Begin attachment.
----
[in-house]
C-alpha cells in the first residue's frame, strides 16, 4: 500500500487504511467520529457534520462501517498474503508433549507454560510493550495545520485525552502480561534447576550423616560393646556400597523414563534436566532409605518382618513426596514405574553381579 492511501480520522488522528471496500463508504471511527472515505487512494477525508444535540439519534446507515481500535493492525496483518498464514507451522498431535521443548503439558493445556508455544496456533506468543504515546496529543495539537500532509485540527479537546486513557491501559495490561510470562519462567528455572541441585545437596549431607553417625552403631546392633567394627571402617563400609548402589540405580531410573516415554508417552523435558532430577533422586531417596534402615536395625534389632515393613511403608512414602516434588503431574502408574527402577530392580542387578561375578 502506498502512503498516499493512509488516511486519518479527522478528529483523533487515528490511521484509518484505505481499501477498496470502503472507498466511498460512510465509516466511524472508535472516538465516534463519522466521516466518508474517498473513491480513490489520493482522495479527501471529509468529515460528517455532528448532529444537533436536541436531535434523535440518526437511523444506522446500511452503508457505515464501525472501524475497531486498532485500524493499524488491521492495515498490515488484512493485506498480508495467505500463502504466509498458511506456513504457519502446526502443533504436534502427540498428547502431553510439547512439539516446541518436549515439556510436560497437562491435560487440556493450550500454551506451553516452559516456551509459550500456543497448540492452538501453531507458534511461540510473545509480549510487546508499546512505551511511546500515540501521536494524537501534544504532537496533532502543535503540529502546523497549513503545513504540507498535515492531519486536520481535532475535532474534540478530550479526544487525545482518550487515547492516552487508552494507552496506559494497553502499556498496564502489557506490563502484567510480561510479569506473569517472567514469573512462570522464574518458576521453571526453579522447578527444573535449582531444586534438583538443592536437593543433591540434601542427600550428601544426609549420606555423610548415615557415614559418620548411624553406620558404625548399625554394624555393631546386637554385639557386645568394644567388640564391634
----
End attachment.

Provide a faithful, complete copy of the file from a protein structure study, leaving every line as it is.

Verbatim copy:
[in-house]
C-alpha cells in the first residue's frame, strides 16, 4: 500500500487504511467520529457534520462501517498474503508433549507454560510493550495545520485525552502480561534447576550423616560393646556400597523414563534436566532409605518382618513426596514405574553381579 492511501480520522488522528471496500463508504471511527472515505487512494477525508444535540439519534446507515481500535493492525496483518498464514507451522498431535521443548503439558493445556508455544496456533506468543504515546496529543495539537500532509485540527479537546486513557491501559495490561510470562519462567528455572541441585545437596549431607553417625552403631546392633567394627571402617563400609548402589540405580531410573516415554508417552523435558532430577533422586531417596534402615536395625534389632515393613511403608512414602516434588503431574502408574527402577530392580542387578561375578 502506498502512503498516499493512509488516511486519518479527522478528529483523533487515528490511521484509518484505505481499501477498496470502503472507498466511498460512510465509516466511524472508535472516538465516534463519522466521516466518508474517498473513491480513490489520493482522495479527501471529509468529515460528517455532528448532529444537533436536541436531535434523535440518526437511523444506522446500511452503508457505515464501525472501524475497531486498532485500524493499524488491521492495515498490515488484512493485506498480508495467505500463502504466509498458511506456513504457519502446526502443533504436534502427540498428547502431553510439547512439539516446541518436549515439556510436560497437562491435560487440556493450550500454551506451553516452559516456551509459550500456543497448540492452538501453531507458534511461540510473545509480549510487546508499546512505551511511546500515540501521536494524537501534544504532537496533532502543535503540529502546523497549513503545513504540507498535515492531519486536520481535532475535532474534540478530550479526544487525545482518550487515547492516552487508552494507552496506559494497553502499556498496564502489557506490563502484567510480561510479569506473569517472567514469573512462570522464574518458576521453571526453579522447578527444573535449582531444586534438583538443592536437593543433591540434601542427600550428601544426609549420606555423610548415615557415614559418620548411624553406620558404625548399625554394624555393631546386637554385639557386645568394644567388640564391634